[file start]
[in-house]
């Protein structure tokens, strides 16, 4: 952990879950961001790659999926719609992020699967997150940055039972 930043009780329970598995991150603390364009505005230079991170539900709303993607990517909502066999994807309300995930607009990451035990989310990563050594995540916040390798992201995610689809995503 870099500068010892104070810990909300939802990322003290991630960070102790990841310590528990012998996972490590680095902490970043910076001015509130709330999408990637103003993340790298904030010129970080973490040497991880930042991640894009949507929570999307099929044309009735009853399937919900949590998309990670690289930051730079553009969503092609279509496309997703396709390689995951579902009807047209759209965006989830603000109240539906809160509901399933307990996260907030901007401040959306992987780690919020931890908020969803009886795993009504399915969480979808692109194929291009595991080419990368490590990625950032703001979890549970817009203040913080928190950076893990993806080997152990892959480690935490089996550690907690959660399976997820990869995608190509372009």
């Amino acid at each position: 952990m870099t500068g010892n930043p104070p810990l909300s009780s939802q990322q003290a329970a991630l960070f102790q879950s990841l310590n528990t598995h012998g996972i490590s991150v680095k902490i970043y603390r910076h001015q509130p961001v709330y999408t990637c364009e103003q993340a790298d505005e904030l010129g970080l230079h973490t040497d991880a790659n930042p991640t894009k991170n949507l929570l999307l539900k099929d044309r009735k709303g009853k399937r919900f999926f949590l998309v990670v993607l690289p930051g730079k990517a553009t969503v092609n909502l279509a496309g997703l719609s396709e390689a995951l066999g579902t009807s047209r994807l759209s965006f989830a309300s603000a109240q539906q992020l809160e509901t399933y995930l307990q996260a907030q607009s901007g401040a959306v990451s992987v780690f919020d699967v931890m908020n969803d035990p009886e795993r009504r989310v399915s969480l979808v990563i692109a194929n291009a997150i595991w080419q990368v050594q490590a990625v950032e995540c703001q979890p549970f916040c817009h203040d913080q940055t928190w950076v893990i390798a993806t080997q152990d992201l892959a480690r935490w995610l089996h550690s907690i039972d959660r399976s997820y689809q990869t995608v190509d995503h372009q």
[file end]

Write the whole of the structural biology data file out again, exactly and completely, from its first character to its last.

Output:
[in-house]
């Protein structure tokens, strides 16, 4: 952990879950961001790659999926719609992020699967997150940055039972 930043009780329970598995991150603390364009505005230079991170539900709303993607990517909502066999994807309300995930607009990451035990989310990563050594995540916040390798992201995610689809995503 870099500068010892104070810990909300939802990322003290991630960070102790990841310590528990012998996972490590680095902490970043910076001015509130709330999408990637103003993340790298904030010129970080973490040497991880930042991640894009949507929570999307099929044309009735009853399937919900949590998309990670690289930051730079553009969503092609279509496309997703396709390689995951579902009807047209759209965006989830603000109240539906809160509901399933307990996260907030901007401040959306992987780690919020931890908020969803009886795993009504399915969480979808692109194929291009595991080419990368490590990625950032703001979890549970817009203040913080928190950076893990993806080997152990892959480690935490089996550690907690959660399976997820990869995608190509372009």
């Amino acid at each position: 952990m870099t500068g010892n930043p104070p810990l909300s009780s939802q990322q003290a329970a991630l960070f102790q879950s990841l310590n528990t598995h012998g996972i490590s991150v680095k902490i970043y603390r910076h001015q509130p961001v709330y999408t990637c364009e103003q993340a790298d505005e904030l010129g970080l230079h973490t040497d991880a790659n930042p991640t894009k991170n949507l929570l999307l539900k099929d044309r009735k709303g009853k399937r919900f999926f949590l998309v990670v993607l690289p930051g730079k990517a553009t969503v092609n909502l279509a496309g997703l719609s396709e390689a995951l066999g579902t009807s047209r994807l759209s965006f989830a309300s603000a109240q539906q992020l809160e509901t399933y995930l307990q996260a907030q607009s901007g401040a959306v990451s992987v780690f919020d699967v931890m908020n969803d035990p009886e795993r009504r989310v399915s969480l979808v990563i692109a194929n291009a997150i595991w080419q990368v050594q490590a990625v950032e995540c703001q979890p549970f916040c817009h203040d913080q940055t928190w950076v893990i390798a993806t080997q152990d992201l892959a480690r935490w995610l089996h550690s907690i039972d959660r399976s997820y689809q990869t995608v190509d995503h372009q």